Vim 9.0 released
After many years of gradual improvement Vim now takes a big step with a major
release. Besides many small additions the spotlight is on a new incarnation of
the Vim script language: Vim9 script.
The previous release was version 8.2 in December 2019. Since the latest
source code is always available on GitHub, many have already picked up later
patch versions (there are more than 5000 of them!). Therefore the changes have
already been tried out by many users. On top of that bugs have been fixed,
security issues have been addressed, and many tests have been added. Code
coverage has been dramatically increased. This version is more reliable than
Why Vim9 Script
A new script language, what is that needed for? Vim script has been growing
over time, while preserving backwards compatibility. That means bad choices
from the past often can't be changed and compatibility with Vi restricts
possible solutions. Execution is quite slow, each line is parsed every time it
The main goal of Vim9 script is to drastically improve performance. This is
accomplished by compiling commands into instructions that can be efficiently
executed. An increase in execution speed of 10 to 100 times can be expected.
A secondary goal is to avoid Vim-specific constructs and get closer to
The performance improvements can only be achieved by not being 100% backwards
compatible. For example, making function arguments available by creating
an "a:" dictionary involves quite a lot of overhead. In a Vim9 function this
dictionary is not available. Other differences are more subtle, such as how
errors are handled.
For those with a large collection of legacy scripts: Not to worry! They will
keep working as before. There are no plans to drop support for legacy script. No drama like with the deprecation of Python 2.
To profit from the speedup a function must be defined with def
The argument and return types must be specified. This is not only to make
execution faster, it also helps uncovering mistakes early, when the function is
compiled into byte code. Variables are declared with var
and also have
a type, either explicitly or inferred from the assigned value.
Line continuation does not require using a backslash, the mechanism that is
used in legacy script, which is a bit weird and was required to keep it
Function calls do not require call, assignments are done without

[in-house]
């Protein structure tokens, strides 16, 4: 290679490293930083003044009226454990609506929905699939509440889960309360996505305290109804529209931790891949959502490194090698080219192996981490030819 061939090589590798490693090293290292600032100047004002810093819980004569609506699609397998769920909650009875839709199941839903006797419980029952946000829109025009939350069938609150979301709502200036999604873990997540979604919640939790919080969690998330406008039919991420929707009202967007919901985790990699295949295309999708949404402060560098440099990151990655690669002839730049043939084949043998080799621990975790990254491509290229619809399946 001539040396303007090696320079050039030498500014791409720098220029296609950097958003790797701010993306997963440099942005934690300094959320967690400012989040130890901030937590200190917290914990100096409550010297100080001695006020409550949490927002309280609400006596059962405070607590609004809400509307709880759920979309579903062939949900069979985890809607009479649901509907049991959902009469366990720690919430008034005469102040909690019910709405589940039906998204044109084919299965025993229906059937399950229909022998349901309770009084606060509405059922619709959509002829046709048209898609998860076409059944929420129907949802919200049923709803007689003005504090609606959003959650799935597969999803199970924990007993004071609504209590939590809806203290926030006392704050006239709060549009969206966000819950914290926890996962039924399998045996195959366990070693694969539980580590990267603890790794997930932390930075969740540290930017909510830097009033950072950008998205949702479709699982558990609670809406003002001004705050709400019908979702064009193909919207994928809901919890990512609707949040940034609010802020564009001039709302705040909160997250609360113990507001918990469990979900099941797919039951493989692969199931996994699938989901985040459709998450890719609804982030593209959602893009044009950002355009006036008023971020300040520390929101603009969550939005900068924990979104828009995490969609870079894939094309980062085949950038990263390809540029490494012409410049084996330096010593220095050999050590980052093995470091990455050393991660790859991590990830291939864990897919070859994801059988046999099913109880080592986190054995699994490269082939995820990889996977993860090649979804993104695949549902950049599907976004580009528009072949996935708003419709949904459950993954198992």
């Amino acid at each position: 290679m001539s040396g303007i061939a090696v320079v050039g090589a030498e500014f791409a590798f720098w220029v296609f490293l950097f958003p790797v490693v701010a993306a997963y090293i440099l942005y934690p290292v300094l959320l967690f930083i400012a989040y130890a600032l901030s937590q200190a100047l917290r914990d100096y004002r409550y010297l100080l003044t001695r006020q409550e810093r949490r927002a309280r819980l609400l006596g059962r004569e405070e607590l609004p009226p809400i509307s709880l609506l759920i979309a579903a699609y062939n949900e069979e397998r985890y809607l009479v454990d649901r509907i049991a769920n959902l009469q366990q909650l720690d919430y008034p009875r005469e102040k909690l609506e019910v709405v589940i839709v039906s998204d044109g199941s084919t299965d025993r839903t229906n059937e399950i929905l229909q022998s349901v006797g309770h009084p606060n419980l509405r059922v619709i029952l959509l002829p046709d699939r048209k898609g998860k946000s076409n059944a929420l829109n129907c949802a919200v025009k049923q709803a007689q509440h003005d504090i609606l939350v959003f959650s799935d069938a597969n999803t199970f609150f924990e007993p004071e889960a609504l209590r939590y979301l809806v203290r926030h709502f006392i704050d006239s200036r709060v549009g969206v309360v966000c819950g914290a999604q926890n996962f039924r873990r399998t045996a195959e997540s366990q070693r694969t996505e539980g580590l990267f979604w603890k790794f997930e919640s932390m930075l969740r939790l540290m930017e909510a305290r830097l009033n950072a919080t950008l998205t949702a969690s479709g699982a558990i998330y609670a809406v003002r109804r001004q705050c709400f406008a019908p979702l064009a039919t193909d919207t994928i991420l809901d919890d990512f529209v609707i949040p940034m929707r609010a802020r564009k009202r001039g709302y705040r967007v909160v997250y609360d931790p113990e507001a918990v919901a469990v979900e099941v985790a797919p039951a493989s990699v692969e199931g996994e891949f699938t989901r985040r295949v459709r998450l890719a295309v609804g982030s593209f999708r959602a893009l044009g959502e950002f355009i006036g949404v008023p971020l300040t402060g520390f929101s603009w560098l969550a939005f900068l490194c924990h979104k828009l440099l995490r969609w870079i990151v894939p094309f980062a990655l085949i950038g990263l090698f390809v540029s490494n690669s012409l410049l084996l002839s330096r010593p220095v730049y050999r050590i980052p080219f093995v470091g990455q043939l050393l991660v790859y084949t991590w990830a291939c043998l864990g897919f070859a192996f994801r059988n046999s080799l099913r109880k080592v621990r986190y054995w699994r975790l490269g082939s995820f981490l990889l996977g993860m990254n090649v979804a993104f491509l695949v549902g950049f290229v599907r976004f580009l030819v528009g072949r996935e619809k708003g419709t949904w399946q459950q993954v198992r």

let and expressions are evaluated without eval. This makes a
Vim9 script look a lot more like most programming languages.
Splitting up a large script in small pieces has been made a lot simpler. In
one script export is used to make specific functions and variables
available to other scripts. The rest is local to the script. Then
import is used where the exported items are to be used. Combined with
an autoload mechanism this makes a flexible and powerful way to implement large
Comments now start with #. The previous double quote syntax, which
comes from the good old Vi, interferes with how strings are used. The use of
# is known from many other languages, such as Python and shell scripts.
Otherwise most things work the same way. Users who have written Vim script
will find it easy to switch over. Unexpected differences usually lead to an
error message with a hint how to do make the line work in Vim9 script.
Details about Vim9 script and rationale for the choices can be found
or with :help vim9 in Vim.
Otherwise, many improvements were made not related to Vim9 script. You can
find a list here or
with :help new-9 in Vim.
There will surely be a Vim 9.1 release. Nobody knows when.
Among the plans for Vim9 script is the addition of classes. Although a
dictionary can be used to simulate this, it is far from ideal. Most
programmers are familiar with classes such as Java has. Something like that
should be added to Vim9 script. The keywords are already reserved.
Vim is a highly configurable text editor built to make creating and changing
any kind of text very efficient. It is included as "vi" with most UNIX systems
and with Apple's macOS.
Much of Vim was written by Bram Moolenaar (Bram@Vim.org). Many, many others
have helped making Vim what it is now by adding features, fixing bugs,
suggesting improvements, etc.
Vim is Charityware. You can use and copy it as much as you like, but you are
encouraged to make a donation for needy children in Uganda. Please
visit the ICCF web site for more information: